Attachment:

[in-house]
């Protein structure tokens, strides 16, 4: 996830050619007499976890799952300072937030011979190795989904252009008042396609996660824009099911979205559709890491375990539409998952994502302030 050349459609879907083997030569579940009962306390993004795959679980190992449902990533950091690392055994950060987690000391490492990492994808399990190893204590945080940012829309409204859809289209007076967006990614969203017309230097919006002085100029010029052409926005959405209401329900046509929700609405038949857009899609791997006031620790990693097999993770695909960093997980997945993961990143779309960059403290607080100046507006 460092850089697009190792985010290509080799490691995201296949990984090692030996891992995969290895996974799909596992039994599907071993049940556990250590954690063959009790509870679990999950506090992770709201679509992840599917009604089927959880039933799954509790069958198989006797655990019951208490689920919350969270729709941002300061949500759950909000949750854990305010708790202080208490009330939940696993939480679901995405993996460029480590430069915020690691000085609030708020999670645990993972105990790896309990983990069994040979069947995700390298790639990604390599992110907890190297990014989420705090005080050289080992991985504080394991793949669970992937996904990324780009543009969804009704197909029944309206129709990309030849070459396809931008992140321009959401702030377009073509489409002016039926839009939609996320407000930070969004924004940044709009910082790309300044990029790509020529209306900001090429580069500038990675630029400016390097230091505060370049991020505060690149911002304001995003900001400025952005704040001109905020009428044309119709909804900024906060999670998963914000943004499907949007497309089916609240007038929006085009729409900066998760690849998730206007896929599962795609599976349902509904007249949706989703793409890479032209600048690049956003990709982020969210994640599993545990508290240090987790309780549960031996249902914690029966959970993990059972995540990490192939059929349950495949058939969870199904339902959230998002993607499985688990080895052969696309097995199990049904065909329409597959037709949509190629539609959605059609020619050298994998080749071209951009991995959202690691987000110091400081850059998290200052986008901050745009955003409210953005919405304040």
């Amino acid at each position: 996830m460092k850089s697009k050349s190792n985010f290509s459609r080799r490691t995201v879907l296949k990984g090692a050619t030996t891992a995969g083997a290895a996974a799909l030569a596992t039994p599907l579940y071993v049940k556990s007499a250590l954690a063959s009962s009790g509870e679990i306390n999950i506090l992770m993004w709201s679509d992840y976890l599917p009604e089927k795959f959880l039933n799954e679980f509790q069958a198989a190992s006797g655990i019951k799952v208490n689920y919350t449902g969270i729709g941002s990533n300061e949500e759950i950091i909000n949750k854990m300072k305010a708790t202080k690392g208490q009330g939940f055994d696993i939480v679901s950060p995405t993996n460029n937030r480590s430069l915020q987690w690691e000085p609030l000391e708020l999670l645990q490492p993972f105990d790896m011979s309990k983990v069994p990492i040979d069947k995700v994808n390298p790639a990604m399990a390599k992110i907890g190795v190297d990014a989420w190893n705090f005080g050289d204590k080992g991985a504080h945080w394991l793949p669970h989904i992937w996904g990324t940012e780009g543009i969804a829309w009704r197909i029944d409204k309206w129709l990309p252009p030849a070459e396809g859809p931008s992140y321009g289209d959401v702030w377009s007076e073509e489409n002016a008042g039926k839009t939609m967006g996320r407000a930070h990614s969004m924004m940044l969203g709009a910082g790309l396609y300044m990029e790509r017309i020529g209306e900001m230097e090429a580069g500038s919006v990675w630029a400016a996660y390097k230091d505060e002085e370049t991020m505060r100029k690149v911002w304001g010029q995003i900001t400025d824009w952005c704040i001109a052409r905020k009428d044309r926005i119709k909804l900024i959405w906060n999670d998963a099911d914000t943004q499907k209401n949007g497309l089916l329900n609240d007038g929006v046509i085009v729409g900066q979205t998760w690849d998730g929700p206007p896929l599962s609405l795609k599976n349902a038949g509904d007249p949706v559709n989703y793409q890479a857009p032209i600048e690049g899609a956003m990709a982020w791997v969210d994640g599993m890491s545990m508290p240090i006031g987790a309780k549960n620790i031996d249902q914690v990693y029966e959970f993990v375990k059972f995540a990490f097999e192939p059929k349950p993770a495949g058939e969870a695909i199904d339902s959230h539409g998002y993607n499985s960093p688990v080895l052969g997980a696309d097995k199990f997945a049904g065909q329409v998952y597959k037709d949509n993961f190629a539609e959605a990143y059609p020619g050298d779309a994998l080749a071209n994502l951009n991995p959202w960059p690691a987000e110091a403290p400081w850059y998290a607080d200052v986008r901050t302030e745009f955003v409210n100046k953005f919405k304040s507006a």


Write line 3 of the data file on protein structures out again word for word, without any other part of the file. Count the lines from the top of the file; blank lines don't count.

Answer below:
């Amino acid at each position: 996830m460092k850089s697009k050349s190792n985010f290509s459609r080799r490691t995201v879907l296949k990984g090692a050619t030996t891992a995969g083997a290895a996974a799909l030569a596992t039994p599907l579940y071993v049940k556990s007499a250590l954690a063959s009962s009790g509870e679990i306390n999950i506090l992770m993004w709201s679509d992840y976890l599917p009604e089927k795959f959880l039933n799954e679980f509790q069958a198989a190992s006797g655990i019951k799952v208490n689920y919350t449902g969270i729709g941002s990533n300061e949500e759950i950091i909000n949750k854990m300072k305010a708790t202080k690392g208490q009330g939940f055994d696993i939480v679901s950060p995405t993996n460029n937030r480590s430069l915020q987690w690691e000085p609030l000391e708020l999670l645990q490492p993972f105990d790896m011979s309990k983990v069994p990492i040979d069947k995700v994808n390298p790639a990604m399990a390599k992110i907890g190795v190297d990014a989420w190893n705090f005080g050289d204590k080992g991985a504080h945080w394991l793949p669970h989904i992937w996904g990324t940012e780009g543009i969804a829309w009704r197909i029944d409204k309206w129709l990309p252009p030849a070459e396809g859809p931008s992140y321009g289209d959401v702030w377009s007076e073509e489409n002016a008042g039926k839009t939609m967006g996320r407000a930070h990614s969004m924004m940044l969203g709009a910082g790309l396609y300044m990029e790509r017309i020529g209306e900001m230097e090429a580069g500038s919006v990675w630029a400016a996660y390097k230091d505060e002085e370049t991020m505060r100029k690149v911002w304001g010029q995003i900001t400025d824009w952005c704040i001109a052409r905020k009428d044309r926005i119709k909804l900024i959405w906060n999670d998963a099911d914000t943004q499907k209401n949007g497309l089916l329900n609240d007038g929006v046509i085009v729409g900066q979205t998760w690849d998730g929700p206007p896929l599962s609405l795609k599976n349902a038949g509904d007249p949706v559709n989703y793409q890479a857009p032209i600048e690049g899609a956003m990709a982020w791997v969210d994640g599993m890491s545990m508290p240090i006031g987790a309780k549960n620790i031996d249902q914690v990693y029966e959970f993990v375990k059972f995540a990490f097999e192939p059929k349950p993770a495949g058939e969870a695909i199904d339902s959230h539409g998002y993607n499985s960093p688990v080895l052969g997980a696309d097995k199990f997945a049904g065909q329409v998952y597959k037709d949509n993961f190629a539609e959605a990143y059609p020619g050298d779309a994998l080749a071209n994502l951009n991995p959202w960059p690691a987000e110091a403290p400081w850059y998290a607080d200052v986008r901050t302030e745009f955003v409210n100046k953005f919405k304040s507006a």